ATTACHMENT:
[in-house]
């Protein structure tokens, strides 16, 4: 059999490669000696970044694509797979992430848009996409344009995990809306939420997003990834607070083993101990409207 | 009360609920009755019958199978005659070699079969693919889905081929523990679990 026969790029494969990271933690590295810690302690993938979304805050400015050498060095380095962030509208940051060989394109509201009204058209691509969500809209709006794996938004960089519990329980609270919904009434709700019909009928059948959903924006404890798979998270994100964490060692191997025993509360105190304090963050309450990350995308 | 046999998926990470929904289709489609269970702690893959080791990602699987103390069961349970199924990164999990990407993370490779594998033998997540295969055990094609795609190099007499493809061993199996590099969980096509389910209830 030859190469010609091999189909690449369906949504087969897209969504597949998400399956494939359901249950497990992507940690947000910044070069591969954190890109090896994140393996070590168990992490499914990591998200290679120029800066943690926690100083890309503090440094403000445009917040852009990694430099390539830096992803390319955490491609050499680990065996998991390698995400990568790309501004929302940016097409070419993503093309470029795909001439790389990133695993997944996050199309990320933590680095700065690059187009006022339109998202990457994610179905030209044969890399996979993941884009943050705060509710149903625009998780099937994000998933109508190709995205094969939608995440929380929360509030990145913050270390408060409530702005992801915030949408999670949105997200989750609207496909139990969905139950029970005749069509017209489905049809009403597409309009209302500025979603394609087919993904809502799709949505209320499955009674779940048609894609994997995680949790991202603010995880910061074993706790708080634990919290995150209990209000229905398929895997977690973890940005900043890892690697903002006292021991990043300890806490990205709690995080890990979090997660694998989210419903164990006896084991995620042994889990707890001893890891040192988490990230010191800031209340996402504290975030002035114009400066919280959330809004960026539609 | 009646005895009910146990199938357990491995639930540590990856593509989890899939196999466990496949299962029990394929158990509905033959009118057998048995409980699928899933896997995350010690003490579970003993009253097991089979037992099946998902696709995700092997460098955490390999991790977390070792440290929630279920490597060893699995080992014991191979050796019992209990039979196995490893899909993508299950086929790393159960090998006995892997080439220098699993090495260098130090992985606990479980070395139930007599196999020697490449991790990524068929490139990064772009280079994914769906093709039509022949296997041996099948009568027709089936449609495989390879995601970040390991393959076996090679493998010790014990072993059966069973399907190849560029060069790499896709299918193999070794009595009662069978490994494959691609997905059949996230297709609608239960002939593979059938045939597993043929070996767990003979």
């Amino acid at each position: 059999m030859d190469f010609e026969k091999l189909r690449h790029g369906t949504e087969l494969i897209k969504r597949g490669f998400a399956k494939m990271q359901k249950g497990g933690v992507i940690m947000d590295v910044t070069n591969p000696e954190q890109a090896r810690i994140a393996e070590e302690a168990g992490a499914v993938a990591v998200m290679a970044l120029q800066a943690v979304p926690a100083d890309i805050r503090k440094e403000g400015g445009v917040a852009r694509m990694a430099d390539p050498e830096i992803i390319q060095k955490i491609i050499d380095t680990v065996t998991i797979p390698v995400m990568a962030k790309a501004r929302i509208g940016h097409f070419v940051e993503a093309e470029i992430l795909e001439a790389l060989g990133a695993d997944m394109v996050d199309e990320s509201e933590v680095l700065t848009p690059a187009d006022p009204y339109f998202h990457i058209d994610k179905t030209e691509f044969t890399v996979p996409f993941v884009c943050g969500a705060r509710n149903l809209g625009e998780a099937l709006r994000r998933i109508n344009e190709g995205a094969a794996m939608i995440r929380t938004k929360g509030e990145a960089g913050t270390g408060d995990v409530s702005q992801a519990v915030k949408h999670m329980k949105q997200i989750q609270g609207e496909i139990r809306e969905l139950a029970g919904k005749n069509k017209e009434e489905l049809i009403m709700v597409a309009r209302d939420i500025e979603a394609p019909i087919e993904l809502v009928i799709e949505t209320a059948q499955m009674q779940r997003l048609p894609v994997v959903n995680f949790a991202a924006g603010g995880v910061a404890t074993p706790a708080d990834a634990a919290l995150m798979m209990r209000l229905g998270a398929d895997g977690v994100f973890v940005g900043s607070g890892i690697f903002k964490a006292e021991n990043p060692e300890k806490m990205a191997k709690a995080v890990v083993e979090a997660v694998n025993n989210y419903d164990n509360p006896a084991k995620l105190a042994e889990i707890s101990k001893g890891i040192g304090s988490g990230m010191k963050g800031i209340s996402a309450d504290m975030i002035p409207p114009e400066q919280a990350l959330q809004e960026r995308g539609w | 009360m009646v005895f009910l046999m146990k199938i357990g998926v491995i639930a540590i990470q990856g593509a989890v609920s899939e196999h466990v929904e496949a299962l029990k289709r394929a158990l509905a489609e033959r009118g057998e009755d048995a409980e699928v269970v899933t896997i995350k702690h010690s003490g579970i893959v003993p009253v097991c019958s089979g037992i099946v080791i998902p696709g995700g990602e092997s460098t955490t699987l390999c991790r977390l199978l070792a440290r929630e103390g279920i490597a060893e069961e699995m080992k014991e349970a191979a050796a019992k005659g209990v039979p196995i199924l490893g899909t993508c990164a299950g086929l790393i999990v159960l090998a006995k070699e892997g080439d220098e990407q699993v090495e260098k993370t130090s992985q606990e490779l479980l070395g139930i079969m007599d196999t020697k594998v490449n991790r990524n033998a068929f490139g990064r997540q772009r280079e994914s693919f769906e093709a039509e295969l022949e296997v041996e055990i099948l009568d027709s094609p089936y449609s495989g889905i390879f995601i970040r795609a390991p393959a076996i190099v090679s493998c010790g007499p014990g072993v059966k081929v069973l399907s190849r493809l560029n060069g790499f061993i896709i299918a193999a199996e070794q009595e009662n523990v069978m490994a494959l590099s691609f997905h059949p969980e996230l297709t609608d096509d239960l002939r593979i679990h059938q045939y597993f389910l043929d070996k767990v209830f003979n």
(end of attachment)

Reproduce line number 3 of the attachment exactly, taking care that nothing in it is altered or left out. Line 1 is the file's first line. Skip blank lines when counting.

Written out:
């Amino acid at each position: 059999m030859d190469f010609e026969k091999l189909r690449h790029g369906t949504e087969l494969i897209k969504r597949g490669f998400a399956k494939m990271q359901k249950g497990g933690v992507i940690m947000d590295v910044t070069n591969p000696e954190q890109a090896r810690i994140a393996e070590e302690a168990g992490a499914v993938a990591v998200m290679a970044l120029q800066a943690v979304p926690a100083d890309i805050r503090k440094e403000g400015g445009v917040a852009r694509m990694a430099d390539p050498e830096i992803i390319q060095k955490i491609i050499d380095t680990v065996t998991i797979p390698v995400m990568a962030k790309a501004r929302i509208g940016h097409f070419v940051e993503a093309e470029i992430l795909e001439a790389l060989g990133a695993d997944m394109v996050d199309e990320s509201e933590v680095l700065t848009p690059a187009d006022p009204y339109f998202h990457i058209d994610k179905t030209e691509f044969t890399v996979p996409f993941v884009c943050g969500a705060r509710n149903l809209g625009e998780a099937l709006r994000r998933i109508n344009e190709g995205a094969a794996m939608i995440r929380t938004k929360g509030e990145a960089g913050t270390g408060d995990v409530s702005q992801a519990v915030k949408h999670m329980k949105q997200i989750q609270g609207e496909i139990r809306e969905l139950a029970g919904k005749n069509k017209e009434e489905l049809i009403m709700v597409a309009r209302d939420i500025e979603a394609p019909i087919e993904l809502v009928i799709e949505t209320a059948q499955m009674q779940r997003l048609p894609v994997v959903n995680f949790a991202a924006g603010g995880v910061a404890t074993p706790a708080d990834a634990a919290l995150m798979m209990r209000l229905g998270a398929d895997g977690v994100f973890v940005g900043s607070g890892i690697f903002k964490a006292e021991n990043p060692e300890k806490m990205a191997k709690a995080v890990v083993e979090a997660v694998n025993n989210y419903d164990n509360p006896a084991k995620l105190a042994e889990i707890s101990k001893g890891i040192g304090s988490g990230m010191k963050g800031i209340s996402a309450d504290m975030i002035p409207p114009e400066q919280a990350l959330q809004e960026r995308g539609w | 009360m009646v005895f009910l046999m146990k199938i357990g998926v491995i639930a540590i990470q990856g593509a989890v609920s899939e196999h466990v929904e496949a299962l029990k289709r394929a158990l509905a489609e033959r009118g057998e009755d048995a409980e699928v269970v899933t896997i995350k702690h010690s003490g579970i893959v003993p009253v097991c019958s089979g037992i099946v080791i998902p696709g995700g990602e092997s460098t955490t699987l390999c991790r977390l199978l070792a440290r929630e103390g279920i490597a060893e069961e699995m080992k014991e349970a191979a050796a019992k005659g209990v039979p196995i199924l490893g899909t993508c990164a299950g086929l790393i999990v159960l090998a006995k070699e892997g080439d220098e990407q699993v090495e260098k993370t130090s992985q606990e490779l479980l070395g139930i079969m007599d196999t020697k594998v490449n991790r990524n033998a068929f490139g990064r997540q772009r280079e994914s693919f769906e093709a039509e295969l022949e296997v041996e055990i099948l009568d027709s094609p089936y449609s495989g889905i390879f995601i970040r795609a390991p393959a076996i190099v090679s493998c010790g007499p014990g072993v059966k081929v069973l399907s190849r493809l560029n060069g790499f061993i896709i299918a193999a199996e070794q009595e009662n523990v069978m490994a494959l590099s691609f997905h059949p969980e996230l297709t609608d096509d239960l002939r593979i679990h059938q045939y597993f389910l043929d070996k767990v209830f003979n």